Additionally, to minimize the risk of fluctuations in value after paying with traditional cryptocurrency, a seller should rush to their digital wallet and convert the coin to dollars as soon as possible. This costs them time, effort and costs. Even then, they can still miss out on the transaction even before fees are taken into account.
With stablecoins, and especially those with an immutable reserve of assets, this price volatility becomes much less of a concern. Proponents, in turn, see stablecoins as an easier-to-use medium of exchange.
What is the current state of the use of stable coins?
There are two different categories of stablecoin, and each can be individually rated to measure their popularity and usefulness. They are:
- Centralized stablecoins, also known as collateralized stablecoins
- Decentralized stable coins
Centralized stablecoins are backed by fair value assets and their volatility can vary from currency to currency. For example, a stablecoin tied to the price of oil can be more volatile than one tied to a steady reserve of untouched gold. These coins typically involve custodians to manage supply and handle the administrative aspects of the coin ecosystem, unlike …
Decentralized stable coins. This second category of stablecoins is based on algorithms, which is why they are also called algorithmic stablecoins, in order to maintain price consistency. These coin regulation algorithms encourage users to buy or sell based on intentional economic motives, with the end goal of keeping the coin’s value within a predetermined price range. That is, to keep the currency stable.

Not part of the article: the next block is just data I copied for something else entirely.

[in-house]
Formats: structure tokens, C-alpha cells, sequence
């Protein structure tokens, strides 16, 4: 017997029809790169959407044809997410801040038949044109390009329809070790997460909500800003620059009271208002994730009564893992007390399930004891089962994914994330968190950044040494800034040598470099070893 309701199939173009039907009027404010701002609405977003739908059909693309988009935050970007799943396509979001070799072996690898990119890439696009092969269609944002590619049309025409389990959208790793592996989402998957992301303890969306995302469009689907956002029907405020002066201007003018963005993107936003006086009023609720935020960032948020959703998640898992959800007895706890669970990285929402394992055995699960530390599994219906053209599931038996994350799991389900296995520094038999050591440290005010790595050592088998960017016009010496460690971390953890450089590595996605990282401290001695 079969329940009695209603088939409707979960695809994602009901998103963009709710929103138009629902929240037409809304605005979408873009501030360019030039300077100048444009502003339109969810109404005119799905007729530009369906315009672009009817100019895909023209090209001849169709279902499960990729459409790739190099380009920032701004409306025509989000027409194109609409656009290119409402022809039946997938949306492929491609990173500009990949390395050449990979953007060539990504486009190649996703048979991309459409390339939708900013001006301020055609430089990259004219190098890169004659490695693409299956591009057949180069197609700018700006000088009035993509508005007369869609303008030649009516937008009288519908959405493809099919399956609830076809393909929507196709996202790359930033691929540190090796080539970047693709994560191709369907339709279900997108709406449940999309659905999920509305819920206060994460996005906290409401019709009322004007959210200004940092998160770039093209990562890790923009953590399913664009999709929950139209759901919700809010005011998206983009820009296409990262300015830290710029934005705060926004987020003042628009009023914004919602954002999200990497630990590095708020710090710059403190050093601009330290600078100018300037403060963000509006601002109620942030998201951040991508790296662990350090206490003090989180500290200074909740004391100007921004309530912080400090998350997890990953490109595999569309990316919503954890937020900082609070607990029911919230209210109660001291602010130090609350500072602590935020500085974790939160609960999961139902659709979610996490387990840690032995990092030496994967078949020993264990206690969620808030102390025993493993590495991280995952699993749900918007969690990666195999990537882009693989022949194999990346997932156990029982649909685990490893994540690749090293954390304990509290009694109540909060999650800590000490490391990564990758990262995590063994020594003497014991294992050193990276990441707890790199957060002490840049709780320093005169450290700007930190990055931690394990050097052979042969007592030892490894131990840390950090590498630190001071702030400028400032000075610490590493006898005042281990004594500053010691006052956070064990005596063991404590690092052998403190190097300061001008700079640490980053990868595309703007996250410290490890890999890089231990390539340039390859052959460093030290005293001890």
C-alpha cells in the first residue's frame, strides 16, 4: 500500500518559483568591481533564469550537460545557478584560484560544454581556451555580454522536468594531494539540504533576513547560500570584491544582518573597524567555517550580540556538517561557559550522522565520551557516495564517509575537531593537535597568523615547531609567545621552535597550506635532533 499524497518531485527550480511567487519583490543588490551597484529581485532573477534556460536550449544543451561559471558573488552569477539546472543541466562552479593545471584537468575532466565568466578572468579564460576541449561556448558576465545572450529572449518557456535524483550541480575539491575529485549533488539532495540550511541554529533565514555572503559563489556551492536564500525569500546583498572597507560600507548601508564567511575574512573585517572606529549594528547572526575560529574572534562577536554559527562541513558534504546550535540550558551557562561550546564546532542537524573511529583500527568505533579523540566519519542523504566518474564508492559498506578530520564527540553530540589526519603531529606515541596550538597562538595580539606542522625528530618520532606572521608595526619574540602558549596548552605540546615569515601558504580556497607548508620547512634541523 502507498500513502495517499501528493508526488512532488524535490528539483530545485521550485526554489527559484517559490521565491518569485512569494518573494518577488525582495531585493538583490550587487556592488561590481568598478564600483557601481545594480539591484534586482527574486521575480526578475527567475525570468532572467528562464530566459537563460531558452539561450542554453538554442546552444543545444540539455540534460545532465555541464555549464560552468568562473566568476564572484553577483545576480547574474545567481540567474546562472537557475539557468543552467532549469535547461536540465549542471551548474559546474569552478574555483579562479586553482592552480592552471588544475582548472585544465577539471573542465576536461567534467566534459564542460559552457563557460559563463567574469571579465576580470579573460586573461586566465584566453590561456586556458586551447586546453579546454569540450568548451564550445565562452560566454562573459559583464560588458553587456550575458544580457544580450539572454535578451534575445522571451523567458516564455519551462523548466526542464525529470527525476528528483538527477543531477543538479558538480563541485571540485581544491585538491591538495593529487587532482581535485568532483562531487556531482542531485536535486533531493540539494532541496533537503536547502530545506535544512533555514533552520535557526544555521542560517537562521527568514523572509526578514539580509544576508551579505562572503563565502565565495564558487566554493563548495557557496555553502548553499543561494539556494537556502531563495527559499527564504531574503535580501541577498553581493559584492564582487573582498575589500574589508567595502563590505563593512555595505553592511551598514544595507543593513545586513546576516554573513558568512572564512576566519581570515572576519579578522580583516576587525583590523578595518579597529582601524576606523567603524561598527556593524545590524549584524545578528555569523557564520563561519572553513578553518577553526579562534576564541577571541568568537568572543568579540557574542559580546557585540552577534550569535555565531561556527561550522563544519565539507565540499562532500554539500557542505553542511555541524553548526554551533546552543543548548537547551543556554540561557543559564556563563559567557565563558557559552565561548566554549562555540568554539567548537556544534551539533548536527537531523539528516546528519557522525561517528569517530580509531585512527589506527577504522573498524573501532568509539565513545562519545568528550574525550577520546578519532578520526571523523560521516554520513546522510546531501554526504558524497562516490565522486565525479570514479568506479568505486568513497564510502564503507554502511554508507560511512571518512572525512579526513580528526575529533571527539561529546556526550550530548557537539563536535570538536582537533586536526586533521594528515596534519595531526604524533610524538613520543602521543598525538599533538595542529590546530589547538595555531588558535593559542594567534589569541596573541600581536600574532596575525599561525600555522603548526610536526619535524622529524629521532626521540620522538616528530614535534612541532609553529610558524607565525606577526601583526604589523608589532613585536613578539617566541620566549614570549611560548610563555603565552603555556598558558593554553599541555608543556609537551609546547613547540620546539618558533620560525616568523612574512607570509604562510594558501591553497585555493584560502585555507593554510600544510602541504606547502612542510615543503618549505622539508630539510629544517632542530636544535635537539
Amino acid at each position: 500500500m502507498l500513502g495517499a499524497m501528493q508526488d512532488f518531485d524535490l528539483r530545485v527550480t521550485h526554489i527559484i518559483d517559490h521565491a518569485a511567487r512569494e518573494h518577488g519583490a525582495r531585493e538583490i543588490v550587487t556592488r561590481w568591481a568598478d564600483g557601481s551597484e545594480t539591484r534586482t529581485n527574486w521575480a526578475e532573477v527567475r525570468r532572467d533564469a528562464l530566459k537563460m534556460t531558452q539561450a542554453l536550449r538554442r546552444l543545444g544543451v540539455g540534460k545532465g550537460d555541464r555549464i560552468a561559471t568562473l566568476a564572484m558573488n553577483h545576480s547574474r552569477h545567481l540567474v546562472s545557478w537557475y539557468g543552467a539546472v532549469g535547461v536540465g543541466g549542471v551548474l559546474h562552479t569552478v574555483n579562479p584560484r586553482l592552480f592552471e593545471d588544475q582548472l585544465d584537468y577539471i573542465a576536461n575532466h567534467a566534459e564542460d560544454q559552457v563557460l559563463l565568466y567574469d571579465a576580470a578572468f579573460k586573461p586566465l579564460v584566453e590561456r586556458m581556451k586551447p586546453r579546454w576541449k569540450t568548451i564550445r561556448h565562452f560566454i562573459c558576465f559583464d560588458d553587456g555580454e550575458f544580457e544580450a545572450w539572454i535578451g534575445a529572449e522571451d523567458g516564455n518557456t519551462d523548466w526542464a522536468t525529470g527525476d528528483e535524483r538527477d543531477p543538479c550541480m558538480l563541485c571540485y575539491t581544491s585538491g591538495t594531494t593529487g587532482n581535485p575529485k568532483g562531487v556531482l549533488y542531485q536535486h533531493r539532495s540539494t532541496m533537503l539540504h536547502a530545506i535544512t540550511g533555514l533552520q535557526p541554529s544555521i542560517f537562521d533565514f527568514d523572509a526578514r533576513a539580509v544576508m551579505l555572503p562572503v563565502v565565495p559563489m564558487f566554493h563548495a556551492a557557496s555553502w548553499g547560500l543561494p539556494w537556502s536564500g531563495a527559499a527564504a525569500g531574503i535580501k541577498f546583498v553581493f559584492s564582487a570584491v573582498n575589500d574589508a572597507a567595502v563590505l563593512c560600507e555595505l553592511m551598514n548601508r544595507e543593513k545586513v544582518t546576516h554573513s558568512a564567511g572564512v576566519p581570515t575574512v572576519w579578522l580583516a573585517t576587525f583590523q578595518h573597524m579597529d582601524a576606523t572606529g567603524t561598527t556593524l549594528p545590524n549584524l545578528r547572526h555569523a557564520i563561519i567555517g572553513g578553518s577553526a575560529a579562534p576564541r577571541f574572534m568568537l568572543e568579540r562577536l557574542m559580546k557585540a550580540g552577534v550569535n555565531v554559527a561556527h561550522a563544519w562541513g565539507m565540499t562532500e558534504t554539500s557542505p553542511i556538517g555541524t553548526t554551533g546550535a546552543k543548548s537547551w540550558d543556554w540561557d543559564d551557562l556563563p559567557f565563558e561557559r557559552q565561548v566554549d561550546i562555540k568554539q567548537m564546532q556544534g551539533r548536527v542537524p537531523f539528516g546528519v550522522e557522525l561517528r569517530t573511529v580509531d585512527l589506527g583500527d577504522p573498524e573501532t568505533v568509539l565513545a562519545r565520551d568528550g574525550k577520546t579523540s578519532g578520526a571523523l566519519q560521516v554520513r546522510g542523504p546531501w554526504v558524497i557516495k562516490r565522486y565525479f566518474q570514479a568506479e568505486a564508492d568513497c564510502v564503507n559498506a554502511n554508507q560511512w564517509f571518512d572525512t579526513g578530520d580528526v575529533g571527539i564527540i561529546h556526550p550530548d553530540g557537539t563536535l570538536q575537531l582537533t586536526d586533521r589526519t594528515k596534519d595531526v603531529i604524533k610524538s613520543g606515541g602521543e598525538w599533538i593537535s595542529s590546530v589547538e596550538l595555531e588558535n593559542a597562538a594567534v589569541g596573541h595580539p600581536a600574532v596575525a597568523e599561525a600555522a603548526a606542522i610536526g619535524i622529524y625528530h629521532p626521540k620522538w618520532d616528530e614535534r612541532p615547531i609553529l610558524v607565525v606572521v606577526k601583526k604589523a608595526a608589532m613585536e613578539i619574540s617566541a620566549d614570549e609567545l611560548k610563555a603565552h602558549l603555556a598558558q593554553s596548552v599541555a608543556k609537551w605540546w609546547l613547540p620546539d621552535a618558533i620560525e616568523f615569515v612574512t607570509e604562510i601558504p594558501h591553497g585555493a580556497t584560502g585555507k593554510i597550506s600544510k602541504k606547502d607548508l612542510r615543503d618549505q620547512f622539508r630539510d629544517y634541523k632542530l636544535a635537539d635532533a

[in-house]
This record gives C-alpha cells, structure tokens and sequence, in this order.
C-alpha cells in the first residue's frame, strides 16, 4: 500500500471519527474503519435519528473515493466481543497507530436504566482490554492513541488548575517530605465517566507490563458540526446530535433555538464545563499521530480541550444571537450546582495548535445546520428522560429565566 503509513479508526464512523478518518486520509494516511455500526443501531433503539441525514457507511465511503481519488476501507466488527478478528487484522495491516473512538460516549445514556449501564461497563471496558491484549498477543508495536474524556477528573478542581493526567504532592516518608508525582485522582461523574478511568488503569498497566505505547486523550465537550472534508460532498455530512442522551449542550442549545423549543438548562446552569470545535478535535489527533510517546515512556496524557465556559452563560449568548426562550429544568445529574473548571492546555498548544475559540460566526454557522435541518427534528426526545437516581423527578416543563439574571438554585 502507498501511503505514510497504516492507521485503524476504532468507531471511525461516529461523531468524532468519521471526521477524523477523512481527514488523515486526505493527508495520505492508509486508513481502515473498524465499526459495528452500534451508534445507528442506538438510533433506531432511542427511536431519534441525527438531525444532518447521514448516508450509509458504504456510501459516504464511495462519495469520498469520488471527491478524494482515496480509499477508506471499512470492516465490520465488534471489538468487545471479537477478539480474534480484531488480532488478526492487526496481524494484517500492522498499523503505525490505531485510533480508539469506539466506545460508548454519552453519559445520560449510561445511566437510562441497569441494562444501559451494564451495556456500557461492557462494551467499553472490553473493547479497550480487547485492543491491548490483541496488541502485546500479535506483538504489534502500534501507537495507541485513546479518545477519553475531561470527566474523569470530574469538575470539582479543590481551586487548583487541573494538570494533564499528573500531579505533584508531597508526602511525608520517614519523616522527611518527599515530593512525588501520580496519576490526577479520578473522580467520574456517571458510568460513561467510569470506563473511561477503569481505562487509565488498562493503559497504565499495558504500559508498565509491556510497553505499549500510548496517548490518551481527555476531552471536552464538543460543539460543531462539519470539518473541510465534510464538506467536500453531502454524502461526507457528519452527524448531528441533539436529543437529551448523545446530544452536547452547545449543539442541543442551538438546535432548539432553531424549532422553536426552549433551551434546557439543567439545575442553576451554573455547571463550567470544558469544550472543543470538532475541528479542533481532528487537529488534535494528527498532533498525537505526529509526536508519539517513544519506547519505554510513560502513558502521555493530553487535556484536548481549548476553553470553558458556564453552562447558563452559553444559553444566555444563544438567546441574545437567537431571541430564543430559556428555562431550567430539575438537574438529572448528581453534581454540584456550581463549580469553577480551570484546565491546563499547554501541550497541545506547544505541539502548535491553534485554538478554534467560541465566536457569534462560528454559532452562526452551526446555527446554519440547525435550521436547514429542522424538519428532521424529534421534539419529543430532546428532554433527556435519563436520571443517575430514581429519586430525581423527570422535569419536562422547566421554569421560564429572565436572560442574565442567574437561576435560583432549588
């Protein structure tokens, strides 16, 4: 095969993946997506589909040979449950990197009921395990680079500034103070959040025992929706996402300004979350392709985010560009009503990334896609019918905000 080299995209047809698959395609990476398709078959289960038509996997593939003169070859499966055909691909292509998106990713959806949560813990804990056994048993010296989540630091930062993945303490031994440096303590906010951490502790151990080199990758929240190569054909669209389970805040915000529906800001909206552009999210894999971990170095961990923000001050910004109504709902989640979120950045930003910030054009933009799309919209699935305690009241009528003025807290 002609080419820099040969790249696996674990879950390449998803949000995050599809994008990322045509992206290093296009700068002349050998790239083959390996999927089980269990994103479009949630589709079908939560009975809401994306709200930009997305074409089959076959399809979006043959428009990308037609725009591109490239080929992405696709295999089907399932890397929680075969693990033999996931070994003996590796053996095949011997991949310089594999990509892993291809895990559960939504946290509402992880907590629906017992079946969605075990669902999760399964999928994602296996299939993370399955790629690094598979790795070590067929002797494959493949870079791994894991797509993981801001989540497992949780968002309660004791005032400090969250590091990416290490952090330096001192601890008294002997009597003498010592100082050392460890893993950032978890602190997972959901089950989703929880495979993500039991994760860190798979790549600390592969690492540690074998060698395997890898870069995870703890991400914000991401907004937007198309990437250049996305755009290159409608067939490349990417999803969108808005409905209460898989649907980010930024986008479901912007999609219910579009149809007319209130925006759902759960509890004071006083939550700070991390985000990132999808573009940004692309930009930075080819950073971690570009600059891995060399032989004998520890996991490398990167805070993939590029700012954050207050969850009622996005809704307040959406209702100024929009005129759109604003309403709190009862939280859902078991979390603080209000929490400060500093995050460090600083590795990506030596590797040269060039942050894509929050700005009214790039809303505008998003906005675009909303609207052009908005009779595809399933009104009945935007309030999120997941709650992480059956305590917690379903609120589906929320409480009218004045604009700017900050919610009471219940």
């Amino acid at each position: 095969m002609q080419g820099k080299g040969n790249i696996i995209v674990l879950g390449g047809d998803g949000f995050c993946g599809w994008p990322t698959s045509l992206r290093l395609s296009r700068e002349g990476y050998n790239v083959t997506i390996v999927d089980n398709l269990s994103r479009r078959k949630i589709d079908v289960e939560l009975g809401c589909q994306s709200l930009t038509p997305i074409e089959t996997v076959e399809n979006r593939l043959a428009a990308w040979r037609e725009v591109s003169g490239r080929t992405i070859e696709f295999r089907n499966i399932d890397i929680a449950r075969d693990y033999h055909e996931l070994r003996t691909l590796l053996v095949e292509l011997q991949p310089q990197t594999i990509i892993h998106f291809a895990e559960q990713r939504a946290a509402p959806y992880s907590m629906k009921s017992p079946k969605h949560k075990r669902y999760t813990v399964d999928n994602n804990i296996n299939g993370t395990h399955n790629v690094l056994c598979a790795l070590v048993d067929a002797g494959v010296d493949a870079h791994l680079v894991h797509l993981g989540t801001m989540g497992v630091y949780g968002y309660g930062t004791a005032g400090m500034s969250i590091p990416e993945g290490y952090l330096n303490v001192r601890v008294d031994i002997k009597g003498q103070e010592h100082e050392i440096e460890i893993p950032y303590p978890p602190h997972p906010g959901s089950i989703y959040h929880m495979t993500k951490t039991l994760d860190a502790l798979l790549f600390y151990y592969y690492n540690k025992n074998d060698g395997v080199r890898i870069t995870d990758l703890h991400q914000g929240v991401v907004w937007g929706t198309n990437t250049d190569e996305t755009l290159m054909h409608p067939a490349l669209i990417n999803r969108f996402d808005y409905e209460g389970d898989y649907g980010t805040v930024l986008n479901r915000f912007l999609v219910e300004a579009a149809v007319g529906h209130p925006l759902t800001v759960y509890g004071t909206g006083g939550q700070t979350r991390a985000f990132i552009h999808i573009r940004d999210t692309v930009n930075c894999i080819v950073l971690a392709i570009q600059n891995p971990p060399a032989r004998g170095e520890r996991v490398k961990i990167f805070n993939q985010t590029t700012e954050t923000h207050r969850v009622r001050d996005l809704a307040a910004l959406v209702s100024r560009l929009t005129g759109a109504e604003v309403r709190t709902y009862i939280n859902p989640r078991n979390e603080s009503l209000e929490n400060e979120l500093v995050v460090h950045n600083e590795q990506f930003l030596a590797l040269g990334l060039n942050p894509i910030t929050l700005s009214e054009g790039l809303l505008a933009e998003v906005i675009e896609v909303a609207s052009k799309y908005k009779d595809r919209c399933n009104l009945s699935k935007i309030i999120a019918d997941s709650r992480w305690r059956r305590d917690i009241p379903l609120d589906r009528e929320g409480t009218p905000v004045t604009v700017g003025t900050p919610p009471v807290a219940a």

Overall, the combined popularity of stablecoins is huge (in crypto terms) and growing. According to Bitcoin.com, market cap for all stablecoins surpassed $ 20 billion in early October.
Stablecoins may hold more promise as a model for wider adoption than other types of cryptocurrencies. With major governments including China embracing digital currencies and financial stalwarts like MasterCard that jump on board, the relative stability and economic viability of stablecoins can only shed a brighter light on the merits of this class of cryptocurrency.
How do regulators view Stablecoins?
Ask a question about regulation and (insert cryptocurrency-related topic here), and you’ll likely get a variation of the same answers:
- We’re not sure
- Historical precedent points to potential problems
- It doesn’t look good
- We can hope for the best
While doom and gloom may be a fair projection for the more sophisticated, fraud-mature crypto projects, there is really reason to hope regulators won’t drop a heavy hand on stablecoins.
Yes, there is generally a need for some level of regulation in the crypto space. Where there is a way to take advantage of others for enormous financial reward, there is a need for a system of checks and balances.
And yes, reports from powerful agencies such as the G-20 indicate that they are especially wary of stablecoins. This can rightly be seen as a precursor to future regulation.
But there are also signs that the mainstream may be more receptive to stablecoins than other crypto classes. The Office of the Comptroller of the Currency (OCC) now formally allows certain national banks to trade in funds generated by the issuance of stablecoins. The decision is limited to stablecoins backed by the US dollar (read details here), but from a regulatory point of view it is a step in the right direction.
The hope is that regulators will see stablecoins as a critical part of the emerging digitized economy, rather than a threat to centralized financial systems. be “crushed”.
Whether this hope materializes is largely up to regulators, and the specific decisions they make, as the influence of stablecoins become increasingly difficult to ignore, will be worth paying attention to.